Anti-Kommunism in Latin America

Anti-Kommunism in Latin America

Anti-Kommunism in Latin America

Anti-Kommunism in Latin America

Excerpt

Guiseppe Garibaldi set out to free Italy with seven armed men and a mule. At the end of March, 1963, after seven years of exile, former President of Guatemala Juan Jos?é Aréaloreturned to his country to free it from dictatorship -- without any armed men and without a mule.

Garibaldi had a long bitter struggle to sweep out foreign invaders and petty tyrants. But within twenty-four hours of Arévalo's arrival to announce his candidacy for the November, 1963, elections, Dictator Miguel Ydígoras was flying into exile in Nicaragua.

Unfortunately the Guatemalan coup in no way represented liberation. Rather it was a further tightening of existing military brutality over a land already long mangled and trampled upon. The gorilla chewing up the little banana kingdom with his tanks and guns is General Enrique Peralta (Ydígoras' own Minister of War). He is a creature well trained in the United States for such monkeyshines (i.e., how to administer the local police state), and has been provided by our authorities with an over-kill supply of weapons and planes.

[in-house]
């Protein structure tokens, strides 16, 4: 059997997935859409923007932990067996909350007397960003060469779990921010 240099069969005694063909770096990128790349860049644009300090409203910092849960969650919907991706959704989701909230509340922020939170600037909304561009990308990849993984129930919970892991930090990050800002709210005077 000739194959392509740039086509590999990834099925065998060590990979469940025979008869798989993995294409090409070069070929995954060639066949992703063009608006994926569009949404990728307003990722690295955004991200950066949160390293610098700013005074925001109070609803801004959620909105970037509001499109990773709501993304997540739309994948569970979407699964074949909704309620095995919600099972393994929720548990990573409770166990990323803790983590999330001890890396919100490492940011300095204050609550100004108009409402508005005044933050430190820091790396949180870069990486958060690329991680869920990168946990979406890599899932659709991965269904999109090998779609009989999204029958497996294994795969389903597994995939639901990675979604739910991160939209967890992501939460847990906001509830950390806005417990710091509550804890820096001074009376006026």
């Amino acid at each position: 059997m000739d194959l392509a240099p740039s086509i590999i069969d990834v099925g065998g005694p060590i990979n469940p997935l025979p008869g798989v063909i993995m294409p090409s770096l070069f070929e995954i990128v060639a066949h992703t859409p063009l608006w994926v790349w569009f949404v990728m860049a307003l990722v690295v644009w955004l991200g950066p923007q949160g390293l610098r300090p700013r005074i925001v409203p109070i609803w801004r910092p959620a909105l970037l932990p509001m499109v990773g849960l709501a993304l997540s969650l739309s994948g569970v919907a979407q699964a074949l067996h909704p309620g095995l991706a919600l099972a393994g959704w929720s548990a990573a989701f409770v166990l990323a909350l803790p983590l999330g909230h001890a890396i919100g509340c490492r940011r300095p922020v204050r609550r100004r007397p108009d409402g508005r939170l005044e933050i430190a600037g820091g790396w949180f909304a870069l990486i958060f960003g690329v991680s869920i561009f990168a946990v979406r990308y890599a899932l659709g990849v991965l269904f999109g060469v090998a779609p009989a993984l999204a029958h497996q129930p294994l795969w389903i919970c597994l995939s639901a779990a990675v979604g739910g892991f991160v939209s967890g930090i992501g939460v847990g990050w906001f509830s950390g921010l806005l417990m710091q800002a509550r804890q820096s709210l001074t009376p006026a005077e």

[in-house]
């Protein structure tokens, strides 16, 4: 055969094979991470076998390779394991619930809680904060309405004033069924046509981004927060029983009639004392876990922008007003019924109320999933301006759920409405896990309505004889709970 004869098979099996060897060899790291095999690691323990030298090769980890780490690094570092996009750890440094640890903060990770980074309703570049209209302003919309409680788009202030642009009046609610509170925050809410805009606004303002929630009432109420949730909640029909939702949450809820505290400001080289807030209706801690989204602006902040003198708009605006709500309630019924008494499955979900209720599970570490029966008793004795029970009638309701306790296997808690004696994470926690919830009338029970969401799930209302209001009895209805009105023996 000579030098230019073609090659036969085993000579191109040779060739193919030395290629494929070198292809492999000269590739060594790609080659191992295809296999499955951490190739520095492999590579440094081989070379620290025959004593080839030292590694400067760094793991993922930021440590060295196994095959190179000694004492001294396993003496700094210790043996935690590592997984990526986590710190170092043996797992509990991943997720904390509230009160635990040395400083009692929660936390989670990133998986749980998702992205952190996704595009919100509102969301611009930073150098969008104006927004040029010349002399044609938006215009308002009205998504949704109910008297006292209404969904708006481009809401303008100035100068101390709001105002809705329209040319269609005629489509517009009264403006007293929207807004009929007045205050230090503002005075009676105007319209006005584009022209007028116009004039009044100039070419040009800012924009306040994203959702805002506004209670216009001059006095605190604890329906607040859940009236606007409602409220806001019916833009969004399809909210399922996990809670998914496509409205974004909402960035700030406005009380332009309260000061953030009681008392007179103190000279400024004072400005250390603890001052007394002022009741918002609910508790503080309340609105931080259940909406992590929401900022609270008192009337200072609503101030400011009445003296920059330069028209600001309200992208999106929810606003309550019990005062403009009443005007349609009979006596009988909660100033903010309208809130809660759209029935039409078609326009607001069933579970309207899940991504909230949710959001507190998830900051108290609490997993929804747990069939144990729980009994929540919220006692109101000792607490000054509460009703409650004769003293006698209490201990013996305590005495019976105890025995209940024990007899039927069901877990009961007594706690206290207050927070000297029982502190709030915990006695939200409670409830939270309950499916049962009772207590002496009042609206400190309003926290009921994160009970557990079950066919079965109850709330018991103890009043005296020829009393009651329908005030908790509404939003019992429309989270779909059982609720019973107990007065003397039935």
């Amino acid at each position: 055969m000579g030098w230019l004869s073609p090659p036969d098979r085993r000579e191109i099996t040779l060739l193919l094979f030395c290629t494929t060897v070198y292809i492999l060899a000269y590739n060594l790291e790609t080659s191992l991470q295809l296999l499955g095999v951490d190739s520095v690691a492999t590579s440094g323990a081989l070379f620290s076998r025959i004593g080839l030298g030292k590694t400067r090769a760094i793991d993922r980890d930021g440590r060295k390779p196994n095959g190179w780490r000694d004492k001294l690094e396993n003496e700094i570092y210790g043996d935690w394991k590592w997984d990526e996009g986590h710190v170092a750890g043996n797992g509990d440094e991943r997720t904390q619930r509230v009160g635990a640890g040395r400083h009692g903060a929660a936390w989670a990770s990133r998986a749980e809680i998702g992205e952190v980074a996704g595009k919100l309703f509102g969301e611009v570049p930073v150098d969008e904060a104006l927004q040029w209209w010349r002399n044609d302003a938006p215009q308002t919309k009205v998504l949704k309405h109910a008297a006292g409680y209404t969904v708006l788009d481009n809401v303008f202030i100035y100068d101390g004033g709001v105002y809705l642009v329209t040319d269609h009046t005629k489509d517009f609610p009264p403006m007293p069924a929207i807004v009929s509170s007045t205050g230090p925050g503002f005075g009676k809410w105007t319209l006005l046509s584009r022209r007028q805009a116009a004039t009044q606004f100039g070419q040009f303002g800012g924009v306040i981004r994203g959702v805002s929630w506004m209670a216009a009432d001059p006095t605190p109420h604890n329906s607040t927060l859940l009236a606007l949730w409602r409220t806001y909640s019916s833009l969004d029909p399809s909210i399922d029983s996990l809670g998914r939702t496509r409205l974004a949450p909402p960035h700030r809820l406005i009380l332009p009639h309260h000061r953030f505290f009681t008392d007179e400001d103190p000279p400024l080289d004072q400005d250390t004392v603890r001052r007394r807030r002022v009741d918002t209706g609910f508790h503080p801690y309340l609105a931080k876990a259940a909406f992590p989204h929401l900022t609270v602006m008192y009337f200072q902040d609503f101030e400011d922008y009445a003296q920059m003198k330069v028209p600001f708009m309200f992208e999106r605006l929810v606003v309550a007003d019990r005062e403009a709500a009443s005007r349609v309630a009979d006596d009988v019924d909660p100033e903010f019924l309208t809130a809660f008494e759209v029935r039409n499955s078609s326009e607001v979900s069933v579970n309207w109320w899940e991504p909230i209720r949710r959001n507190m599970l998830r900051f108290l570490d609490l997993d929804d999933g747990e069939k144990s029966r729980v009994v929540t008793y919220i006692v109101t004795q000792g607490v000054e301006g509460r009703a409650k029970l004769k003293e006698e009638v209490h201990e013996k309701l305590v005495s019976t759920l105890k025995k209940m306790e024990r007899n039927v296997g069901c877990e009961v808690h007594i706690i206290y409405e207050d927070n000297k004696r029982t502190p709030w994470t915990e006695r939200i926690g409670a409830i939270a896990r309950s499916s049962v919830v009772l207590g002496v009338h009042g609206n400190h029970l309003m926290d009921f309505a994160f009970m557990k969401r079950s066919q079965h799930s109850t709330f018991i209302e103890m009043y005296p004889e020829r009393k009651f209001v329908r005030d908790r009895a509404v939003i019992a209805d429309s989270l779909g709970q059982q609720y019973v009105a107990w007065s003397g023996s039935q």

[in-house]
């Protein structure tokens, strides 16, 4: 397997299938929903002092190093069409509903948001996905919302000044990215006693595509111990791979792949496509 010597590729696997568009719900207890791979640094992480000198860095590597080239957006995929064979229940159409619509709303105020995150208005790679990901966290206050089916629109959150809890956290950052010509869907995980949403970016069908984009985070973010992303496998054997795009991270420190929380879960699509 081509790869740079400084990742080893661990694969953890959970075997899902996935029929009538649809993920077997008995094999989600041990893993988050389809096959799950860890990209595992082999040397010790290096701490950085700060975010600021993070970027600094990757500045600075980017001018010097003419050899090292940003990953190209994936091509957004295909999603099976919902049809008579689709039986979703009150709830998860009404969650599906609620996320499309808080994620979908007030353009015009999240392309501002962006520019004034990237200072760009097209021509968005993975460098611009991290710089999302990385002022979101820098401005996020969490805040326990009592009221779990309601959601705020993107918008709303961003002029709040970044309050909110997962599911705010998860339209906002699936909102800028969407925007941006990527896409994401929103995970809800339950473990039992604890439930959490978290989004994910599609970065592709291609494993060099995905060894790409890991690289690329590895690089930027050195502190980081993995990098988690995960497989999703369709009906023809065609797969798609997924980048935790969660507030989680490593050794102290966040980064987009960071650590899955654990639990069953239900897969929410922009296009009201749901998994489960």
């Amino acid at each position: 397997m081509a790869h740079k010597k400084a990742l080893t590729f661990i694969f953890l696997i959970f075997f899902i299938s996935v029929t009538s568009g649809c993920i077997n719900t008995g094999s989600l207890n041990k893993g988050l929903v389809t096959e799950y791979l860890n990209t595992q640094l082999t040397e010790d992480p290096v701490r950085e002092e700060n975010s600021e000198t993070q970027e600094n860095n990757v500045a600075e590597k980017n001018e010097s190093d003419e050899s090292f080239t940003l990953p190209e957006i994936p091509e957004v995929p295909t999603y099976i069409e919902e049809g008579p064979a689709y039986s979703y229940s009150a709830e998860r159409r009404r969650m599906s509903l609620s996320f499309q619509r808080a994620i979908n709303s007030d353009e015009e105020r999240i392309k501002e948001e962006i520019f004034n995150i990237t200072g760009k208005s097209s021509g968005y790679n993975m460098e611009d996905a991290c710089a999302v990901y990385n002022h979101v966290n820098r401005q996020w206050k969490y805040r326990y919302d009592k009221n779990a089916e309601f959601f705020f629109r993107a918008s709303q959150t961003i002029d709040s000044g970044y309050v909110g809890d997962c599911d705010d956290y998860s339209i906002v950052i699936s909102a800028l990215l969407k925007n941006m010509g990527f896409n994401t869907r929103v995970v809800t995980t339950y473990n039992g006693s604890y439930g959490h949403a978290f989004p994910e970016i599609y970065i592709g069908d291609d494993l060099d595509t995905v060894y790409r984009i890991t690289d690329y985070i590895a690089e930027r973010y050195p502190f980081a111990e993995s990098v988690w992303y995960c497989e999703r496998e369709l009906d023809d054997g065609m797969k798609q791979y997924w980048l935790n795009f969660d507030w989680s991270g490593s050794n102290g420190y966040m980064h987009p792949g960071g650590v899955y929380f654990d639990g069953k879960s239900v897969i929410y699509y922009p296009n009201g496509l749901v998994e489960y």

The reason for the armed coup is a reductio ad absurdum of the McCarthy mind. Dictator Ydigoras was "too soft on Communism." Yet Ydígoras had been perhaps the most conspicuous, ranting anti-Communist in the hemisphere. He had been the ideal yes-man for the United . . .

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